Carnival of Mathematics 175 – Sum Square Over The Rainbow

You might be wondering what a couple of knitters are doing hosting the Carnival of Mathematics. If you are not familiar with the methods we use to teach maths you might want to check out our main Woolly Thoughts site. It has got rather rambling over the last 20+ years. The Afghans page is a good place to start.

First things first – the number 175.

Steve and I often talk about ‘nice numbers’. That usually means numbers that can be split up nicely when designing things – numbers with lots of factors (or divisors or whatever else you want to call them) or other interesting properties.

At first glance 175 looks like a nice number. It’s a number you come across quite often. It’s a multiple of 25. That has to make it a nice useful number.

Look at it more closely. Is it really much use? I don’t think so. It’s 5 x 5 x 7. Fives are OK but I don’t like Sevens. The only time we have used seven in designs is for rainbows.


I do quite like that 11 + 72 + 53 = 175. Wikipedia tells me that 135, 518, 598, and 1306 also have this property where raising the digits to powers of successive integers, and adding, equals itself.

Fives makes me think of pentominoes. I wondered whether there was some connection between the number 175 and the five squares that make up a pentomino. There isn’t but 5 x (5 + 7) does give me the total number of squares in a set of pentominoes.

Wikipedia also tells me
175 is an odd number, a composite number, and a deficient number. It is a decagonal number, a 19-gonal number, and a centered 29-gonal number.

175 is an Ulam number, and a Zuckerman number. It is the magic constant of the n×n normal magic square and n-Queens Problem for n = 7.

… and now for the Carnival

  • Barney Maunder-Taylor posted a link, on Twitter, to The Car Wheel Games at House of Maths.
    He said I’ve become distracted by car wheels! Here are five games for youngsters (and mathematically inclined adults) to play while out for a walk around town.

  • Lewis Baxter sent a link to Seventeen or Bust : Progress of the search This is part of the Prime Grid project.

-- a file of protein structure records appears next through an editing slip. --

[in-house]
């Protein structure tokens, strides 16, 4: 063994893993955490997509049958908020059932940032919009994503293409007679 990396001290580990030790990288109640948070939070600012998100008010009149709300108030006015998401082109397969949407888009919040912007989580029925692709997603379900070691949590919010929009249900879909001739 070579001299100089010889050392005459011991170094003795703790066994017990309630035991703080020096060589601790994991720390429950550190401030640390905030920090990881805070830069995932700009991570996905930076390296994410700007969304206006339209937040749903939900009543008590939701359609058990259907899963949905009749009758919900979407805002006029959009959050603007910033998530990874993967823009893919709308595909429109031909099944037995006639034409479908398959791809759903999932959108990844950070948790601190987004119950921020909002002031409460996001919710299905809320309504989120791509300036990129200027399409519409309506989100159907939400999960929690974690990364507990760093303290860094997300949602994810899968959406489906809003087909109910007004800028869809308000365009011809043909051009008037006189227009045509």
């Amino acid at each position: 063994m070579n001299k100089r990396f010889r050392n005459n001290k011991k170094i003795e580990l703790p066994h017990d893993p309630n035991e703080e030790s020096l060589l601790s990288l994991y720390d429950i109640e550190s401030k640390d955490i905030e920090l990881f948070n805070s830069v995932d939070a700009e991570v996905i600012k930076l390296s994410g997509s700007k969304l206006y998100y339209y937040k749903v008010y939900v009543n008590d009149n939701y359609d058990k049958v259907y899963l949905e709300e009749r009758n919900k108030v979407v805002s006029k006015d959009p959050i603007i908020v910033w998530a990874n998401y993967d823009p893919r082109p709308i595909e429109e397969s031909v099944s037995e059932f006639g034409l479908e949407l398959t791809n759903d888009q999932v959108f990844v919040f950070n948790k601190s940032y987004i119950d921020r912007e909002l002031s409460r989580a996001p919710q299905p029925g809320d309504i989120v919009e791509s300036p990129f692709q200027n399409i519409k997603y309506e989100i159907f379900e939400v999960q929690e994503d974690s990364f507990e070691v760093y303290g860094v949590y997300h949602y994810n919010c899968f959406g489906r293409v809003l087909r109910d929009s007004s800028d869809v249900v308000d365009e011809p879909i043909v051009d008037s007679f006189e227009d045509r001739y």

Lewis said This 17 year distributed computing project (which I believe is the longest) was resumed after a pause of about 2.5 years to double check some results. Now the search continues for 5 remaining numbers, with more than 9 million digits, that is conjectured to verify that 78557 is the smallest Sierpinski number.

  • Autograph Maths made an announcement on October 12
    We are now able to bring Autograph to everyone for free, forever.

  • Ari Rubin submitted An Introduction to State Space.
    An introduction to converting equations of motion into their state space representation which is the foundation of many modern numerical methods.

  • Brent Yorgey sent a link to his new post Order of operations considered harmful.
    He warns that this is a somewhat intentionally inflammatory piece on why the way we usually teach and define the “order of operations” is wrong.

  • Colin Beveridge has an interest in ancestry and posted a long thread about calculating the number of ancestors a person might have. He links it to the Birthday Problem. When I asked if it was available elsewhere online it wasn’t but it is now – An Ancestry Thread.
    One of the replies to Colin leads to an older post, on a similar theme, by Tim Urban – Your Family: Past, Present, and Future

  • Katie sent a link to a Duplo game posted on Twitter by Sam Blatherwick.

  • If paper folding is your thing you might like these geometric tessellations by Arseni Kazhamiakin. 

  • Do you prefer facts about heights and lengths and such things? UK Railway Station Trivia has recently been updated.

  • Why mathematicians just can’t quit their blackboards. A Guardian article about a project called Do Not Erase, which is to be published as a book in 2020.

  • Katie sent a link to a blog post that is a snapshot of what being a maths teacher involves – Classroom Reflections

  • Another thing Katie spotted was a post on John D. Cook’s blog – Exact values of sine and cosine

  • If you prefer listening to reading check out The Art of Innovation. This is A partnership between Radio 4 and the Science Museum exploring art and science
    (Use the Episodes tab to find the programmes.)

  • The Aperiodical website has a review of Kit Yates’ new book The Maths of Life and Death

  • To end the month Ed Southall started a Twitter thread about Vampire Numbers and evil numbers, and magic numbers and lots of other Halloween related numbers.

… and finally

Take a fence

The next Carnival of Mathematics (#176) will be hosted by Mehak at Tangent Math. Submit ideas here.

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